The State of Browser Test Automation
End to End testing used to follow a very conservative approach. Everyone was using Java/Python/Ruby with Selenium and it really felt that there is no good alternative to this setup. Selenium was everywhere and at some point, it even transformed its protocol to W3C standard. Ok, we have a W3C standard now, so why do we need alternatives?
- Chrome Dev Tools Protocol — a take from Chrome Development team on bringing their own (non-W3C standard) protocol for controlling browser.
- All browser commands must run asynchronously (as they always need some time to finish)
- Each test is a list of those commands
- Each test should be linear and predictable
To sum up, we need to run all the commands one by one. Otherwise, we can make tests unpredictable. For instance, if we send 2 commands to the browser: “check element” and “click” we will have no idea which commands finish first and these tests will fail for random reasons all the time. To reduce this flakiness test automation engineers should always keep in mind that all their commands to browser must be synchronized in order to make tests pass. That’s something that doesn’t exist in Java.
Tools for Browser Testing
And now it is time to overview all testing tools over there. Also, I will share their strengths and weaknesses and implementation concerns.
Cypress.io is great! However, before choosing Cypress.io, consider its limitations. Because Cypress.io operates internally within a browser context it doesn’t have access to external features like:
- using iframes
- managing tabs
- managing multiple windows
- uploading files
- downloading files
- sending native keyboard and mouse events
With Cypress.io it is also hard to test interaction with 3rd party websites
and it has a lack of cross-browser support.
Cypress.io works great when it comes to testing single-page applications or components. Cypress.io is loved by developers! But again, the technology behind Cypress.io may not always fulfill the requirements.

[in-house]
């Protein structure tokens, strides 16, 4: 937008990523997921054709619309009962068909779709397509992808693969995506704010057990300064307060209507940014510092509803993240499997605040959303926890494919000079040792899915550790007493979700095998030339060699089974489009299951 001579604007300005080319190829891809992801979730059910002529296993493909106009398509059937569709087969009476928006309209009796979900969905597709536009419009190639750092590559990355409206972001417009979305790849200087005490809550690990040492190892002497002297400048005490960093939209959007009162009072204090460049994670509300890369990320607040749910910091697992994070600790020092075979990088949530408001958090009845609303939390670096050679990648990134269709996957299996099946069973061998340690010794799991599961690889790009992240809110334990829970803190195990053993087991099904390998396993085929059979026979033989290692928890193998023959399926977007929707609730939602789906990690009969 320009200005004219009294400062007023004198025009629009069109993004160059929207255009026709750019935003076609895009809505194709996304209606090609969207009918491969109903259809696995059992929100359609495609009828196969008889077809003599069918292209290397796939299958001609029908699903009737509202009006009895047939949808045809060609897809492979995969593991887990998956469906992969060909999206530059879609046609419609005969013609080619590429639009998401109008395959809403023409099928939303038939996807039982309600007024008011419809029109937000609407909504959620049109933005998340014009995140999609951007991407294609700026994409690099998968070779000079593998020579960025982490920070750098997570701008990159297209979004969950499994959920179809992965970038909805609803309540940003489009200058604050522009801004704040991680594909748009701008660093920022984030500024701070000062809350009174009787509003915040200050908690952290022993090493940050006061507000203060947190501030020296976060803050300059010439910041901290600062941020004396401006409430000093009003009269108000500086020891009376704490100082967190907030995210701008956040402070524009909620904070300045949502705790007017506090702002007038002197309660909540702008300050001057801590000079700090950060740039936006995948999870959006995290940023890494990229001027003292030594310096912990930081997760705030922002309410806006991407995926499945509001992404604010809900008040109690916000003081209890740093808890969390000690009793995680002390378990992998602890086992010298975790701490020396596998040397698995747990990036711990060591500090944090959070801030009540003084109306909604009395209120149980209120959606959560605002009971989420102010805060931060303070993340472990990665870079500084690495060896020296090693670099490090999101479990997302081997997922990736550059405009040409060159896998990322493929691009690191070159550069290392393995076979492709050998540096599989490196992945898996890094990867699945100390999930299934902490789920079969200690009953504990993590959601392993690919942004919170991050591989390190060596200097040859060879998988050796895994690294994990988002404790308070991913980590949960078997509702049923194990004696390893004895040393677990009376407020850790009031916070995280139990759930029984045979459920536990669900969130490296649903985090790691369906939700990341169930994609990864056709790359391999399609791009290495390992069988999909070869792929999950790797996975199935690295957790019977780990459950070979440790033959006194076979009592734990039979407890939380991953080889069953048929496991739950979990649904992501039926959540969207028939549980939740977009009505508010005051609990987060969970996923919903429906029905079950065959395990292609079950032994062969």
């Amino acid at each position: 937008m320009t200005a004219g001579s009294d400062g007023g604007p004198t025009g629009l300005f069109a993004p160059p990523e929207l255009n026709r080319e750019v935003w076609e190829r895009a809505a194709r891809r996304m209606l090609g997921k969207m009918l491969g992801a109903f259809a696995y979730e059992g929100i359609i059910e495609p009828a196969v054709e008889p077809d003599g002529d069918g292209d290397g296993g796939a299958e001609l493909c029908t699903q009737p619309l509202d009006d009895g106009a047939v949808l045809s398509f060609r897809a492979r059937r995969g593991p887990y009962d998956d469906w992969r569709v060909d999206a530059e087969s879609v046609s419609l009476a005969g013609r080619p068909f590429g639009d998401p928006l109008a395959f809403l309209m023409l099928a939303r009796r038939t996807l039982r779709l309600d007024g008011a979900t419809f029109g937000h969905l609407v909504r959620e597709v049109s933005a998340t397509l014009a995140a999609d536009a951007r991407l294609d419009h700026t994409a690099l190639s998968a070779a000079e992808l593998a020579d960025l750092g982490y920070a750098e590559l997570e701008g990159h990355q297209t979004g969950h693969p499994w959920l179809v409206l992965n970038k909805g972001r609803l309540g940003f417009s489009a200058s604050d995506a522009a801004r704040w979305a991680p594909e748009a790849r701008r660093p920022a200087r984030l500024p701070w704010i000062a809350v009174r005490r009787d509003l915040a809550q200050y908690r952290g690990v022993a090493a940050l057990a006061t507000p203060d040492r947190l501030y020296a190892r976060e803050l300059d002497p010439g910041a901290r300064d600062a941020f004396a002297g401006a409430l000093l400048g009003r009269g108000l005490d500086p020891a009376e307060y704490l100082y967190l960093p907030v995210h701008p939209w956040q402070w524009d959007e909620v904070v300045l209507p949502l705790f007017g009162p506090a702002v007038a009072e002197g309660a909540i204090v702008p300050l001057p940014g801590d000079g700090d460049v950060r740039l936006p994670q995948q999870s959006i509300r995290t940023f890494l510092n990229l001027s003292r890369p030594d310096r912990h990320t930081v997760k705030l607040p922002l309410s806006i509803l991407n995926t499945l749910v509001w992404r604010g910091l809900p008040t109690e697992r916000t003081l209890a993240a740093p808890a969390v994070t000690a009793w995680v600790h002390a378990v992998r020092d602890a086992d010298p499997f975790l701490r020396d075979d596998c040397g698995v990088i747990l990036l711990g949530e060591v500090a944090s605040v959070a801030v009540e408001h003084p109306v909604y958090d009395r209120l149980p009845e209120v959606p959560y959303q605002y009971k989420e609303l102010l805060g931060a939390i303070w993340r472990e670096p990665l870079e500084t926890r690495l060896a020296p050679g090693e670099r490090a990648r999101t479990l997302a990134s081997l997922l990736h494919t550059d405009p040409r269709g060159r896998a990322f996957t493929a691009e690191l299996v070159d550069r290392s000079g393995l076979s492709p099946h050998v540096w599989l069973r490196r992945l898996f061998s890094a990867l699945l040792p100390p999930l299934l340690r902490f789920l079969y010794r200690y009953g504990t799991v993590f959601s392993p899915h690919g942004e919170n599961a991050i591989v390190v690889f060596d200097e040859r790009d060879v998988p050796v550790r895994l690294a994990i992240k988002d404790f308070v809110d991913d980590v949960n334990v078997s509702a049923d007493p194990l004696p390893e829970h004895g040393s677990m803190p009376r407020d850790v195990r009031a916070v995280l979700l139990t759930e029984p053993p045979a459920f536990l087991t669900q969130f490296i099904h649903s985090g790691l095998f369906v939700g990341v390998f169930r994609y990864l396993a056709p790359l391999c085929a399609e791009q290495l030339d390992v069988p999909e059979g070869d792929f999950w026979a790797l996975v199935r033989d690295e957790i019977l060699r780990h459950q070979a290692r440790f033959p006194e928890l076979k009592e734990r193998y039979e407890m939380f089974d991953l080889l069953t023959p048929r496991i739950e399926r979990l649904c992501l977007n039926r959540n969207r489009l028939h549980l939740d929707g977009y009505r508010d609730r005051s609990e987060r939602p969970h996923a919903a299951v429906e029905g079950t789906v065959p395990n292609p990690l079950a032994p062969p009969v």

When it comes to cross-browser testing, test engineers still prefer WebDriver. Yes, WebDriver is a standard and even the most sophisticated browsers, like Safari or IE are following this standard.
- Protractor — which is built on top of the official Selenium library and tries to bring Java-like syntax into JS.
As of the beginning of 2020 Protractor is the most popular WebDriver solution, however, it has a lack of maintenance at this moment. I have deep concerns about its future so I wrote a post about it.
webdriverio has a good API, great documentation, cross-browser support, native mobile apps testing support and a rich set of tools built on top of WebDriver protocol.
The technology behind WebDriver has its issues:
- hardened setup — Java, Selenium Server and ChromeDriver (or IEDriver, GeckoDriver) needed. Not as easy to start comparing to Cypress.io
- no access to browser internals — no request mocking, network interception, access to headers, or downloads out of box.
- speed — the way WebDriver operates makes it about 3 times slower comparing to all alternatives.
- strictness — WebDriver is a standard, so it is very strict about what you can do inside a browser. If an element is on a page but a center of element is not visible — you are not able to click that element. If element is moving — you can’t control it.
WebDriver is a great and stable solution with the biggest community. For classical stable setup, WebDriver is still the best on the market. Also, it has rich ecosystem and services like SauceLabs or BrowserStack which help scaling WebDriver tests.
Puppeteer is like a mix of the best from two worlds — WebDriver and Cypress.io.
Puppeteer is built on top of Chrome DevTools protocol by Chromium developers. So it is using all the API that browser can expose and that’s why it is much more powerful than classical WebDriver. If WebDriver is limited to its standard (all methods should behave similarly in all browsers), Puppeteer is focused around Chrome and Firefox only, so it can drive innovations much faster.
Unlike Cypress.io, Puppeteer gives you true external control of a browser. You can manage tabs, iframes, incognito sessions, network (mocking requests), file uploads, downloads. Almost everything! But its speed is comparable to Cypress.io, yes Puppeteer is really fast.